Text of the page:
HONOLULU (KHON2) — Hawaiian Airlines could slash more than a quarter of its workforce this fall. Unions representing the airline’s divisions were notified that more than 2,000 airline employees could be laid off within 60 days.
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“That does not mean we’re going to have 2,000 layoffs months from now,” airline President & CEO Peter Ingram told KHON2. “What that means is that if people are at risk of being laid off in this reduction, we name them in there. If we can offset that by voluntary programs, that will reduce that number. If demand starts to improve and we don’t feel the need to shrink that much, we can reduce that number.”
Ingram told KHON2 today the notices listed about 25 percent of pilots and 35 percent of all other staff — flight attendants, airport workers, mechanics and dispatchers. Hawaiian Airlines currently employs about 7,500 people, about 850 of them are pilots.
He says federal aid that covered 85 percent of labor costs since April runs out in September.
“If something is going to happen to help us and other airlines, it’s going to have to happen in the discussions that are going on in the next couple of weeks before the August recess in Washington on the current pandemic relief that’s being considered by the House and Senate,” Ingram said.
The airline has not sought state aid, but they want the governor to expedite the travel-pre-test protocols, currently delayed from an initial August rollout until at least Sept. 1.
“I think that is maybe the single biggest thing that can happen to allow us to realize some demand and allow our business to function going forward so we can try to avoid these job reductions,” Ingram said. “Let’s get those protocols defined, let’s lay it out in a way that makes it accessible for people to be able to travel and preserve the health and safety of everyone here in Hawaii.”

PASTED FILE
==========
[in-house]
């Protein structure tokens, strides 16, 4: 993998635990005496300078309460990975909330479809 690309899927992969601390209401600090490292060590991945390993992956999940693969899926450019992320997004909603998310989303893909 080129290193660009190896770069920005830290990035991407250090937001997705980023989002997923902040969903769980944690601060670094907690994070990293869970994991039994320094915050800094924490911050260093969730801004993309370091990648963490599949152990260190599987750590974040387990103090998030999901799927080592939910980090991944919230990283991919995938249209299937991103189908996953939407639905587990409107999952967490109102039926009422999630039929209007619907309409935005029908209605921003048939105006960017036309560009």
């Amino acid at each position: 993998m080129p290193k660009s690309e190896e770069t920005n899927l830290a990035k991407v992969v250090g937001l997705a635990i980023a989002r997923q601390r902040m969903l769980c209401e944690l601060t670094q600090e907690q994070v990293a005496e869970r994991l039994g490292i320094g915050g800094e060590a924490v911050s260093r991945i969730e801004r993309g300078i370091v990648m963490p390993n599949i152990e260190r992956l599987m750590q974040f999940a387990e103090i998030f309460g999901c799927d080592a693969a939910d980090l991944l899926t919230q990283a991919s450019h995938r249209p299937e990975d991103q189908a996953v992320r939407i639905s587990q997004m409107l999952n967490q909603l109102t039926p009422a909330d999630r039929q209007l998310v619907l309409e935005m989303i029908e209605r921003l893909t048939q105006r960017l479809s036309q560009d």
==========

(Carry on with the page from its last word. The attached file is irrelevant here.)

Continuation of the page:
The pilots’ union says they recently negotiated options for leaves of up to two years, plus early retirement options, all of which could cut back on involuntary layoff numbers. The flight attendants’ union said they are pushing Congress to extend labor aid through March 2021.
“The Association of Flight Attendants is working with the company to come to an agreement on an early-out package, and our contract has provisions requiring them to offer other voluntary options which we are hoping will help to offset the impact of an involuntary furlough,” said Joni Kashiwai of the Association of Flight Attendants-CWA. “We are also working towards an extension of the CARES Act which would avert layoffs through the end of March 2021.”
“We have negotiated a variety of voluntary short-term leaves and given pilots the opportunity to reduce their monthly flying hours in order to save on payroll costs,” said Capt. Larry Payne, chairman of the Hawaiian Airlines Master Executive Council of the Air Line Pilots Association, Int’l (ALPA). “According to the company, voluntary furloughs and leaves taken by pilots and other employees should save the airline $45 million by the end of September.”
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